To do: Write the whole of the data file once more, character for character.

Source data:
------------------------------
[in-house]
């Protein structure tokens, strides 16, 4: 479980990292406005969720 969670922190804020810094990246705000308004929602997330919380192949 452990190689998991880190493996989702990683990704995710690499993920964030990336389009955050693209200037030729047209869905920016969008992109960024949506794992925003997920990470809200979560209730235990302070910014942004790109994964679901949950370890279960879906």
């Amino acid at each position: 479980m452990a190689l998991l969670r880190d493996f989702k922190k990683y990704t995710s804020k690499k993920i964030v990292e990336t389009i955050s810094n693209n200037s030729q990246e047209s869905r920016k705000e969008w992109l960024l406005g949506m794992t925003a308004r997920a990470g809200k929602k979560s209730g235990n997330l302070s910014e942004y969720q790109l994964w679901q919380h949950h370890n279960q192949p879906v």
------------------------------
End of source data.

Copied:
[in-house]
């Protein structure tokens, strides 16, 4: 479980990292406005969720 969670922190804020810094990246705000308004929602997330919380192949 452990190689998991880190493996989702990683990704995710690499993920964030990336389009955050693209200037030729047209869905920016969008992109960024949506794992925003997920990470809200979560209730235990302070910014942004790109994964679901949950370890279960879906």
């Amino acid at each position: 479980m452990a190689l998991l969670r880190d493996f989702k922190k990683y990704t995710s804020k690499k993920i964030v990292e990336t389009i955050s810094n693209n200037s030729q990246e047209s869905r920016k705000e969008w992109l960024l406005g949506m794992t925003a308004r997920a990470g809200k929602k979560s209730g235990n997330l302070s910014e942004y969720q790109l994964w679901q919380h949950h370890n279960q192949p879906v």